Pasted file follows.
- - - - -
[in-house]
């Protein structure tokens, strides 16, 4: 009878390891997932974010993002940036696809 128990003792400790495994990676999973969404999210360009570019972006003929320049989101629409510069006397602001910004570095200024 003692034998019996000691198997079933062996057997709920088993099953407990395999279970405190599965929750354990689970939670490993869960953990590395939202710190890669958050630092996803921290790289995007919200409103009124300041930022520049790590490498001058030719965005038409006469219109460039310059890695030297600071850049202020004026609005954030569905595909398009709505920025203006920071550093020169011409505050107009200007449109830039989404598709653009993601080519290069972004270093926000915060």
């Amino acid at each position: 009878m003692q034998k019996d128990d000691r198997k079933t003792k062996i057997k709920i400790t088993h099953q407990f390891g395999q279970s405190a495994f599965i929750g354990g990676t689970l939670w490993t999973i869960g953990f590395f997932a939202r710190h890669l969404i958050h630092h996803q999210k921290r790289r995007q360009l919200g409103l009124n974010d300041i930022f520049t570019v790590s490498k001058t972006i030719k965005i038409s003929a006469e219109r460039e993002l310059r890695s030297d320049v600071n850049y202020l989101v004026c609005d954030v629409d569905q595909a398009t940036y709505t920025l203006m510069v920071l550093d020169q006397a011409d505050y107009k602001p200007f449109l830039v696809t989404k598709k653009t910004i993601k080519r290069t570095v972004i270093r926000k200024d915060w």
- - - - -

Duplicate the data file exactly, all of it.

[in-house]
């Protein structure tokens, strides 16, 4: 009878390891997932974010993002940036696809 128990003792400790495994990676999973969404999210360009570019972006003929320049989101629409510069006397602001910004570095200024 003692034998019996000691198997079933062996057997709920088993099953407990395999279970405190599965929750354990689970939670490993869960953990590395939202710190890669958050630092996803921290790289995007919200409103009124300041930022520049790590490498001058030719965005038409006469219109460039310059890695030297600071850049202020004026609005954030569905595909398009709505920025203006920071550093020169011409505050107009200007449109830039989404598709653009993601080519290069972004270093926000915060």
């Amino acid at each position: 009878m003692q034998k019996d128990d000691r198997k079933t003792k062996i057997k709920i400790t088993h099953q407990f390891g395999q279970s405190a495994f599965i929750g354990g990676t689970l939670w490993t999973i869960g953990f590395f997932a939202r710190h890669l969404i958050h630092h996803q999210k921290r790289r995007q360009l919200g409103l009124n974010d300041i930022f520049t570019v790590s490498k001058t972006i030719k965005i038409s003929a006469e219109r460039e993002l310059r890695s030297d320049v600071n850049y202020l989101v004026c609005d954030v629409d569905q595909a398009t940036y709505t920025l203006m510069v920071l550093d020169q006397a011409d505050y107009k602001p200007f449109l830039v696809t989404k598709k653009t910004i993601k080519r290069t570095v972004i270093r926000k200024d915060w």